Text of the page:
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Phospholipid molecular species and the Lands pathway

More than 250 different glycero-phospholipid and sphingomyelin molecular species make up the structural backbone of the red cell lipid bilayer. While the overall composition and organization is well maintained during the life of the cell, this is a very dynamic system in which lipid molecules are continuously renewed and rapidly move in the plane, and across the bilayer. To better understand the underlying mechanisms that keep this dynamic integrity intact are important to assess the consequences of alterations of this structure to red cell pathology. Whereas the red cell lacks de novo lipid synthesis, the phospholipids in the plasma membrane are continuously renewed by a deacylation/reacylation mechanism (the Lands pathway).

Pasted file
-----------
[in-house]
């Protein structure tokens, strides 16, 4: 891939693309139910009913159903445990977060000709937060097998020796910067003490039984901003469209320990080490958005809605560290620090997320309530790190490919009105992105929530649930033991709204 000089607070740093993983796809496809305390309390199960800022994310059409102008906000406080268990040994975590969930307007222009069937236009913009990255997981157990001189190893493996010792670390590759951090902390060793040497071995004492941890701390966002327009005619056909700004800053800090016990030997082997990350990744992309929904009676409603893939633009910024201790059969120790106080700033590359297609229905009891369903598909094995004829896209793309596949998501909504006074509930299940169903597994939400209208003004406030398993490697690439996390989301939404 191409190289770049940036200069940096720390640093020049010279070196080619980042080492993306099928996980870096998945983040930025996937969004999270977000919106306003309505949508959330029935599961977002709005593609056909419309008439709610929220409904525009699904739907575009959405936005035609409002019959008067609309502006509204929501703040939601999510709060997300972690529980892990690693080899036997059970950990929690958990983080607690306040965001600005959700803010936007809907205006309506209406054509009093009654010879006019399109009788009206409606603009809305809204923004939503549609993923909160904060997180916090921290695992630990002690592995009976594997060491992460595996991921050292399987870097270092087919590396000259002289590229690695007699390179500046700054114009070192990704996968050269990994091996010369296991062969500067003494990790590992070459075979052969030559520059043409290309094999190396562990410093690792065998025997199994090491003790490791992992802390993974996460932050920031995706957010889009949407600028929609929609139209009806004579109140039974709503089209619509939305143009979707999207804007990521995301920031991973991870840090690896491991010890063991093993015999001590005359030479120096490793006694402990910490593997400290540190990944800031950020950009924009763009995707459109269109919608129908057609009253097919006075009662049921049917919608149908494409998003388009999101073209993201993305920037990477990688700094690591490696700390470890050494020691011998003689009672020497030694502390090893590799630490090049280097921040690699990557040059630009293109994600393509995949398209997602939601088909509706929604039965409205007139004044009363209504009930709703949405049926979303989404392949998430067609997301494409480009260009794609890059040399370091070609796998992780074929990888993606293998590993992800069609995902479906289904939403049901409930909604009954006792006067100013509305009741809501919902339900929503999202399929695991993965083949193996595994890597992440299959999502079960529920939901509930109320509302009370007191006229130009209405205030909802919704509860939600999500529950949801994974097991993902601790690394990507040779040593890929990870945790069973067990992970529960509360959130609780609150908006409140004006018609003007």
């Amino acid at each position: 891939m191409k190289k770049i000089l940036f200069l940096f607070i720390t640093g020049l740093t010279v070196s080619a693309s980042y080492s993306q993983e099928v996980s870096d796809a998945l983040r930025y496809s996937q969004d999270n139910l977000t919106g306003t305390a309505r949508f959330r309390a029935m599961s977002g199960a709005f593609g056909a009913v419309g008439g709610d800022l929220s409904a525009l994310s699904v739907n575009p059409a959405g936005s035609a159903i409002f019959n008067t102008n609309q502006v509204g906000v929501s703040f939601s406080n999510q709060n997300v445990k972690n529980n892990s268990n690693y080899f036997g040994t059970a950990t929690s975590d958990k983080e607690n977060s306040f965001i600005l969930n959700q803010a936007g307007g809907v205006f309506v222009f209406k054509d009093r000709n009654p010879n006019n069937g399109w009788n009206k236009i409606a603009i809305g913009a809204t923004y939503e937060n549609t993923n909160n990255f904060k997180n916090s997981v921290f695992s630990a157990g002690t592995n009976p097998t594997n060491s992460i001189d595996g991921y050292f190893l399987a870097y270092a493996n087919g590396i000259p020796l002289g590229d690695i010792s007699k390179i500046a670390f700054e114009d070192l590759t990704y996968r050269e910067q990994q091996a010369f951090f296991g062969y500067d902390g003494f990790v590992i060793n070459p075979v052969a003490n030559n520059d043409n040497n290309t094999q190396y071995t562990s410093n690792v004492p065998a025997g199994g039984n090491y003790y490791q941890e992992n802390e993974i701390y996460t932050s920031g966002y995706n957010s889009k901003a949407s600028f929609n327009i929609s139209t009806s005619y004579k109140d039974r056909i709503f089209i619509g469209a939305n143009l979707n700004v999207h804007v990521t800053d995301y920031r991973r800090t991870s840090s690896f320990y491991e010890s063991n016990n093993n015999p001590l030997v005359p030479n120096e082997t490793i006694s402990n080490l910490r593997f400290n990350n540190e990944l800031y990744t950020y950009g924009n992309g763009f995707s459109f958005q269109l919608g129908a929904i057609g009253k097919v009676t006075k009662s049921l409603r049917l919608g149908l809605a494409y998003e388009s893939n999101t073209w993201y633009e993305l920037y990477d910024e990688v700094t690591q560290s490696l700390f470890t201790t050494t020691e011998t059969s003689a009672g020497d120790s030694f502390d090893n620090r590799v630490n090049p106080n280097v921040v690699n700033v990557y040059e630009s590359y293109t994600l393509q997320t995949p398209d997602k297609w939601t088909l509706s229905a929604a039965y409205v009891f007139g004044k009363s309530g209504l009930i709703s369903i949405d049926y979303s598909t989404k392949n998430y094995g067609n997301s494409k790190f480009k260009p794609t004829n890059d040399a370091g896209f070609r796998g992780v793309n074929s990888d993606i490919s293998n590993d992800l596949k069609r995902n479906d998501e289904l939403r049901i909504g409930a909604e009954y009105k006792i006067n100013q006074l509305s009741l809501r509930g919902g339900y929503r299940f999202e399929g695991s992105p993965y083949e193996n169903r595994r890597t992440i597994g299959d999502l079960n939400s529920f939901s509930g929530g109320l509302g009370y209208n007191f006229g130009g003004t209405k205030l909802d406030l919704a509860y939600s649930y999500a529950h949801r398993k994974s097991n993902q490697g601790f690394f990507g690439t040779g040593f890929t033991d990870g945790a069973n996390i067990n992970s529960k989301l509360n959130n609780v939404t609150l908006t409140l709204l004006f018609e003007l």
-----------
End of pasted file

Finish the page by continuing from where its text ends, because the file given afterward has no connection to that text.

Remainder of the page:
Reacylation of lysophospholipid
Fatty acids (FA) are taken up from the plasma, and moved to the inner monolayer of the red cell membrane, where Coenzyme A (CoA) is synthesized by Long acyl CoA synthase (LACS) using ATP. The formed, activated fatty acyl-CoA (FA-CoA) and lysophospholipid (LPL) is used by lysophospholipid acylCoA- acyltransferase (LAT) to form phospholipid (PL), releasing CoA for the next activation of a fatty acid.

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